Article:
Assisting teachers to support learning recovery

Anna Riggall
Elnaz Kashefpakdel
Ella Page
Susy Ndaruhutse
Sonia Guerriero
Rosie Leonard-Kane

Covid-19 caused considerable disruption to education around the world. Disadvantaged and marginalised learners have been particularly hard-hit. Naturally, earlier in the pandemic, the focus of much attention was on how to safely reopen schools, often with a preoccupation on hygiene and social distancing considerations. With schools in many jurisdictions reopening partially or fully, there is now a growing interest in the immensely important area of recovering the learning lost while pupils have been away from face-to-face education. These reports are a result of the first phase of a collaborative research programme undertaken with UNESCO.

Globally, our teachers will be charged with the heavy lifting when it comes to leading learning recovery. As school systems continue to reopen, teachers will need to respond not only to students’ deepened academic losses but also to their socio-emotional needs.

Education Development Trust and UNESCO are collaborating on a research initiative as part of UNESCO’s Global Education Coalition.

The first phase of work has resulted in three reports – a rapid evidence assessment, a policy and grey literature review and a summary paper summarising the key gaps in knowledge. The reviews identify gaps in knowledge on learning recovery and school reopening.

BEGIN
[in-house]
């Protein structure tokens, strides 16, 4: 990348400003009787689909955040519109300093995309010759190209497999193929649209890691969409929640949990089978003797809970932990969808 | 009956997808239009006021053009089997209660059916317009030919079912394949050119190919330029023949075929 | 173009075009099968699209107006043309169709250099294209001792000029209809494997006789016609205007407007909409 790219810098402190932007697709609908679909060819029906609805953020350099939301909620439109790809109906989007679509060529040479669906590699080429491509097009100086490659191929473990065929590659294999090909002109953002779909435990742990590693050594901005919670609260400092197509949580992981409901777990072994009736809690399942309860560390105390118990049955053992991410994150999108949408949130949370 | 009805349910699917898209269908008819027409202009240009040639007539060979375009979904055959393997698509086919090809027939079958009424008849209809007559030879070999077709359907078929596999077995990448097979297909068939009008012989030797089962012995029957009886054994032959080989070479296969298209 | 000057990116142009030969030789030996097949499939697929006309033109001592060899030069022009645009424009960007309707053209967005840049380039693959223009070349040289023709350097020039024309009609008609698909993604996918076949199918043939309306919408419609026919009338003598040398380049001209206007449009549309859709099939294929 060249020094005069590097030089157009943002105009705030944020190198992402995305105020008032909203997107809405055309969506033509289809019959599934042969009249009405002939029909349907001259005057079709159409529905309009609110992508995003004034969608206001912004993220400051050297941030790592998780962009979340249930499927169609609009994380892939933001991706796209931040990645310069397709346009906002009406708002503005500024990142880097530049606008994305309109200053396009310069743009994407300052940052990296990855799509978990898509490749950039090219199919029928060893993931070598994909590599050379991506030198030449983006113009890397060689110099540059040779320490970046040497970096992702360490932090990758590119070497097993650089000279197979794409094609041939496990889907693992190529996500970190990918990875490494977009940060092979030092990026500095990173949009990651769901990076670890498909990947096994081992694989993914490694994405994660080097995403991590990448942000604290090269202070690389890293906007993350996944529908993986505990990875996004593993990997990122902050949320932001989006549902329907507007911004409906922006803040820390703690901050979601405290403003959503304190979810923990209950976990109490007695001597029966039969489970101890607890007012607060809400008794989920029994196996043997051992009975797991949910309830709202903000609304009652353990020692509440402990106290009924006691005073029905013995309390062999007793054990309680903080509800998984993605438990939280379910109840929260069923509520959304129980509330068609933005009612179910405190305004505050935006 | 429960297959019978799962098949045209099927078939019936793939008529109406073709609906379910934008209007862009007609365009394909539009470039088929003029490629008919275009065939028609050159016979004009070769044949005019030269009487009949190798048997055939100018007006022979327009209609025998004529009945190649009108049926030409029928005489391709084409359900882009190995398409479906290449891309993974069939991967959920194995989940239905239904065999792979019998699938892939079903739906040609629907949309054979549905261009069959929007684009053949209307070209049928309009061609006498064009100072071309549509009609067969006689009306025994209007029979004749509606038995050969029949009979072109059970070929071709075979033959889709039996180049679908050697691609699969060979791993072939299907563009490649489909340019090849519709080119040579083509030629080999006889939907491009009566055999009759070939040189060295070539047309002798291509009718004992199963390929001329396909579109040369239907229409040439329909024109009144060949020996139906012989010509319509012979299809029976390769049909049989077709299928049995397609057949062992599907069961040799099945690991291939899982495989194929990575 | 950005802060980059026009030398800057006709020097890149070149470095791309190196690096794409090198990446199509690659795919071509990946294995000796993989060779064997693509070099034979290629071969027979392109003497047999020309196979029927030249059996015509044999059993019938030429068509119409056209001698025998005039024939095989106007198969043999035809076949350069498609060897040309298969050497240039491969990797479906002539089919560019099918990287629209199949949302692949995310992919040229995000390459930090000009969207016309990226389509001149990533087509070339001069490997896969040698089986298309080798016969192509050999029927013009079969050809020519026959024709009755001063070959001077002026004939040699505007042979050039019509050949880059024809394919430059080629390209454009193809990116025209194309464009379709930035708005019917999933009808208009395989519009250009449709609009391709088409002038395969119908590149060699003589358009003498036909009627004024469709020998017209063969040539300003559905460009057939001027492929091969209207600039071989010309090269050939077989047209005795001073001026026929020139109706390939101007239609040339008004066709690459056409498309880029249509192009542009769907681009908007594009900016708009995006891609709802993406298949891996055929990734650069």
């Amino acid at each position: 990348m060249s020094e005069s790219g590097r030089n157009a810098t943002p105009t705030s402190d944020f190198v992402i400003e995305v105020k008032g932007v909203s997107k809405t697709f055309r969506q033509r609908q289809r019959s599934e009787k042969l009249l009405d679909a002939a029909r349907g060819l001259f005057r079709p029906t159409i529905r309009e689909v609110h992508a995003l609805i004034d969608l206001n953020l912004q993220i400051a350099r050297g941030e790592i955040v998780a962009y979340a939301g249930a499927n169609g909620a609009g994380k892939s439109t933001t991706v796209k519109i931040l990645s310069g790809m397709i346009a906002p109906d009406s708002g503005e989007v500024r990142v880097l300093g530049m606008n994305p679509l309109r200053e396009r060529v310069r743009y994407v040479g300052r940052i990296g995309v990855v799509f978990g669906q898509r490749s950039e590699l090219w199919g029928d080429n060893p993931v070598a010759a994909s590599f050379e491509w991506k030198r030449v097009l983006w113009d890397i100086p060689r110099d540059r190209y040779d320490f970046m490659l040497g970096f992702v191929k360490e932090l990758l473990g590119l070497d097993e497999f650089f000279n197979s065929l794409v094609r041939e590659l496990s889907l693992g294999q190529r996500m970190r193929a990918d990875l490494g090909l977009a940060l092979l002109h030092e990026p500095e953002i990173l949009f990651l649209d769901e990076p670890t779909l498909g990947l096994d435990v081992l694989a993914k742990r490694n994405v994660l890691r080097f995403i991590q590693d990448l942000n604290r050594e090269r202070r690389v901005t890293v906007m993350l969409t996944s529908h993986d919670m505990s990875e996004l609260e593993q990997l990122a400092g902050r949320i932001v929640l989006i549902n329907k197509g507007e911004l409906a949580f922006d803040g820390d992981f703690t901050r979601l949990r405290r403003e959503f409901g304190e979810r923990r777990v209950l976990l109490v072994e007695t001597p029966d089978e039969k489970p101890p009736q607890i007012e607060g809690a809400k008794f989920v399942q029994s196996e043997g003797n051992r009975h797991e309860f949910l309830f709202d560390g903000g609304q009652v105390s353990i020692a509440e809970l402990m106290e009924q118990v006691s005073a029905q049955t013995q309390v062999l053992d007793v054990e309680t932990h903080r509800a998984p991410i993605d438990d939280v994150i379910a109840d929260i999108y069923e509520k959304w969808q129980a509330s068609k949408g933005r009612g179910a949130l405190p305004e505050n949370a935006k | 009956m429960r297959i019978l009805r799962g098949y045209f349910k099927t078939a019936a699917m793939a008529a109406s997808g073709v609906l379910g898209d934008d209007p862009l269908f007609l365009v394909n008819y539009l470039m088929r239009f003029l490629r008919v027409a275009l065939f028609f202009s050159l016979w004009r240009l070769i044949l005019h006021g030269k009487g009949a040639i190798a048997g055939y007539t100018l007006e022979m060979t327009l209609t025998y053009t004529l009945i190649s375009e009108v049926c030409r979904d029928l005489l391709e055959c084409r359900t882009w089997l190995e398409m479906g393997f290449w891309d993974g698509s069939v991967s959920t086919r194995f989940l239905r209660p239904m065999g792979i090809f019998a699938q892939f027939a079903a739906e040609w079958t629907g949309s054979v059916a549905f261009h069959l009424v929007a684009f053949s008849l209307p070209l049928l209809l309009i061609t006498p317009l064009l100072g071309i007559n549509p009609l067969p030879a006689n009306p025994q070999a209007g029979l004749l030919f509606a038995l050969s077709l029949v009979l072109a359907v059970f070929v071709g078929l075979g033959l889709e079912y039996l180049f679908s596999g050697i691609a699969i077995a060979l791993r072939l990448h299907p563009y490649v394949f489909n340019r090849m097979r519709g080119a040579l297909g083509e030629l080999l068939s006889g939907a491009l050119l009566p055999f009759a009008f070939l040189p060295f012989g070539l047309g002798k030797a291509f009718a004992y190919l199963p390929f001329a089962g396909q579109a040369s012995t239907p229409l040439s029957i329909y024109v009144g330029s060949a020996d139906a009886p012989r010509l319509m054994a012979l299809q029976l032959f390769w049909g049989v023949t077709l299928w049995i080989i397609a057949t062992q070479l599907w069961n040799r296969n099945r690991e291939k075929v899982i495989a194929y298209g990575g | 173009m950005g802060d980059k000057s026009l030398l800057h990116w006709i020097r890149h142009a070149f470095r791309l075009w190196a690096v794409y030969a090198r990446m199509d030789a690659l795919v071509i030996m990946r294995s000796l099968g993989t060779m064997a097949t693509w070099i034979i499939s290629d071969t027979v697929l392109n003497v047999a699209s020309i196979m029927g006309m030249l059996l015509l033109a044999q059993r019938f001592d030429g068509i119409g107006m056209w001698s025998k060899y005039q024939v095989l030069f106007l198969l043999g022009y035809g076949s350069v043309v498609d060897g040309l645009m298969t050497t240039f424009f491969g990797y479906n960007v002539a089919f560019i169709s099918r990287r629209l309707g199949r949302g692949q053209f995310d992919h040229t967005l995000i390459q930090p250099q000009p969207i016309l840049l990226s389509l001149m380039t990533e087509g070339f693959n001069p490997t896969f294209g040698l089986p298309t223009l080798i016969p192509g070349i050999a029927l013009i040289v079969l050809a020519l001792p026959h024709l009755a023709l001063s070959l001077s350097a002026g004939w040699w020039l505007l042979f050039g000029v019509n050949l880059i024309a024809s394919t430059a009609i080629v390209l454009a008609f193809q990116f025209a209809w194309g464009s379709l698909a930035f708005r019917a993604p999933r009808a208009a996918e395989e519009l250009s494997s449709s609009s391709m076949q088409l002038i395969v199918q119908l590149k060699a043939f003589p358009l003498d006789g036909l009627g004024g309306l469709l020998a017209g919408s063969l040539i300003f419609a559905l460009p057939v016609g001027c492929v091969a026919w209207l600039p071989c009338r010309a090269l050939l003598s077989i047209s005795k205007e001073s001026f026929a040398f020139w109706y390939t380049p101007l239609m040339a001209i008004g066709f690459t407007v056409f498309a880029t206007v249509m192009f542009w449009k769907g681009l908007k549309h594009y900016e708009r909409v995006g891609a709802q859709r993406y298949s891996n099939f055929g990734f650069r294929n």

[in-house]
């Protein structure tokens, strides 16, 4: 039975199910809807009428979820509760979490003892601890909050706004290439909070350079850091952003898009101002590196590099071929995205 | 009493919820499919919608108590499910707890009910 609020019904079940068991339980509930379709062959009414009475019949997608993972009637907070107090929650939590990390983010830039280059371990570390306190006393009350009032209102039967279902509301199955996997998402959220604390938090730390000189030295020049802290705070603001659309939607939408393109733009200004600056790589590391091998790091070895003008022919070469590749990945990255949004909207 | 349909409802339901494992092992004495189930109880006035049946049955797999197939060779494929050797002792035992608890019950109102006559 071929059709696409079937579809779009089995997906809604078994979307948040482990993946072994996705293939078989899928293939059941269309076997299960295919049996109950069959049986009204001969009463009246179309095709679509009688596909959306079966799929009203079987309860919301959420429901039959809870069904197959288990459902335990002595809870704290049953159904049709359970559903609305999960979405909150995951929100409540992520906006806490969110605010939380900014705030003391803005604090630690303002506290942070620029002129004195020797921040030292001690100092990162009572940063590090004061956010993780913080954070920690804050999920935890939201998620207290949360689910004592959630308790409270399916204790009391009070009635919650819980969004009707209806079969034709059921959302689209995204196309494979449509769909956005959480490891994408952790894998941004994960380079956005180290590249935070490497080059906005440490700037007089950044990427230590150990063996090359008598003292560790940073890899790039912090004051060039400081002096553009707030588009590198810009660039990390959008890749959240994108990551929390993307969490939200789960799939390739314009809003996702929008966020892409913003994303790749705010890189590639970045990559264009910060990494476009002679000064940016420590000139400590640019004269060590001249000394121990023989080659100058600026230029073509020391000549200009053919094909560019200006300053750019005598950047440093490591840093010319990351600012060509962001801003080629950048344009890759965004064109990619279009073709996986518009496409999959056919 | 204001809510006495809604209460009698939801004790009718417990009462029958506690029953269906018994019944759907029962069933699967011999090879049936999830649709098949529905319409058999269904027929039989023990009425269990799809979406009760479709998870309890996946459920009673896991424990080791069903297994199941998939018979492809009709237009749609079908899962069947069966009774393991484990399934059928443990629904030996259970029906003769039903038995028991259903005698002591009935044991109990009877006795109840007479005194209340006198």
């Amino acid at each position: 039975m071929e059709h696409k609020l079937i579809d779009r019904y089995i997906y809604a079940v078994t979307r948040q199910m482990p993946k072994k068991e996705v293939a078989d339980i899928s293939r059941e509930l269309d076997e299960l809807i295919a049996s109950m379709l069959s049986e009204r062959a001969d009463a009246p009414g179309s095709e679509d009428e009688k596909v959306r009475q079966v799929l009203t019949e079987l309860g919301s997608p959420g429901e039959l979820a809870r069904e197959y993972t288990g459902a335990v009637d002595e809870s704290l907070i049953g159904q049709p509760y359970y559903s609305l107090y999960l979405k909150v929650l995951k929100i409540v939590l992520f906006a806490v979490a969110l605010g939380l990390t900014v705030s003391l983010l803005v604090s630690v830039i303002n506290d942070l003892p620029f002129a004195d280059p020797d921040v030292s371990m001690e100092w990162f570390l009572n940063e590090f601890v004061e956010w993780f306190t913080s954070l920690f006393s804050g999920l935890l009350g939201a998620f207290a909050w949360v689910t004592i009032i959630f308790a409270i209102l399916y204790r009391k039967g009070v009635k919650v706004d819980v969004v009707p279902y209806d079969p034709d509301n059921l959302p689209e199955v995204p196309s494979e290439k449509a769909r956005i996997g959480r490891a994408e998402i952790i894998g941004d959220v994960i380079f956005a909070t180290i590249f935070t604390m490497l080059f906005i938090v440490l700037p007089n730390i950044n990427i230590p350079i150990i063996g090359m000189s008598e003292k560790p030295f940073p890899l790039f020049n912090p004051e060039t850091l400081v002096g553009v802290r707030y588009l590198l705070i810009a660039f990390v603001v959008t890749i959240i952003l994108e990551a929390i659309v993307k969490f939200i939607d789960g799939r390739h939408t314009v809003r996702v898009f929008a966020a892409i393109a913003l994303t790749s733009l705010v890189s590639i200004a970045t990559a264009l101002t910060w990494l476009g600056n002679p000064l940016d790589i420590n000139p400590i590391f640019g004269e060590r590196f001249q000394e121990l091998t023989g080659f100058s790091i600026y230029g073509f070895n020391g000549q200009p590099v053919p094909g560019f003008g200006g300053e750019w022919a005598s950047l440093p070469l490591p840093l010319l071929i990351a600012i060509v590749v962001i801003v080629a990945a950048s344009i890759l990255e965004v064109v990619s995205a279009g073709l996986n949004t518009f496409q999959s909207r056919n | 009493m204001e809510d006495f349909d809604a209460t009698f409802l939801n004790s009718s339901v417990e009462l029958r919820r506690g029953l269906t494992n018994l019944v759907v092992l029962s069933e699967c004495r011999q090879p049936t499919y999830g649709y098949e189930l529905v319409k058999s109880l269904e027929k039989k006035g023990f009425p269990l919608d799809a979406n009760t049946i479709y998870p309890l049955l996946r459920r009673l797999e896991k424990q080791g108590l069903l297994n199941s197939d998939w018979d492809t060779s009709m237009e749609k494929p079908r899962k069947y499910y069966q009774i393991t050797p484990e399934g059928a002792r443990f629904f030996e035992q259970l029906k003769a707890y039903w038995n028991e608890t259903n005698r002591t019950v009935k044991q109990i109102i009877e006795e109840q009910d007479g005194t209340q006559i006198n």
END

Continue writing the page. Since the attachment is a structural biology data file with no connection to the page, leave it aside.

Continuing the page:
Specifically, there is little evidence about:

• Innovative programmes that support teachers at a fast pace;

• What teachers need to know about areas such as digital curriculum design, effective digital delivery and engagement and online/offline learning assessment tools;

• How we can best prepare teachers to respond to the rising challenges of school closure and re-opening;

• The effectiveness of training in specific classroom or instructional techniques and how these might assist teachers in  helping children in their classrooms;

• How schools, local or national governments can support teachers back into classrooms and prevent workforce attrition, as well as teacher anxiety and trauma caused by Covid-19 and working conditions; and

• What the most effective catch-up approaches are in a range of contexts.

Read more in the full reports on the right. 


The Global Education Coalition launched by UNESCO is a platform for collaboration and exchange to protect the right to education during this unprecedented disruption and beyond. It brings together more than 175 members from the UN family, civil society, academia and the private sector to ensure that #LearningNeverStops.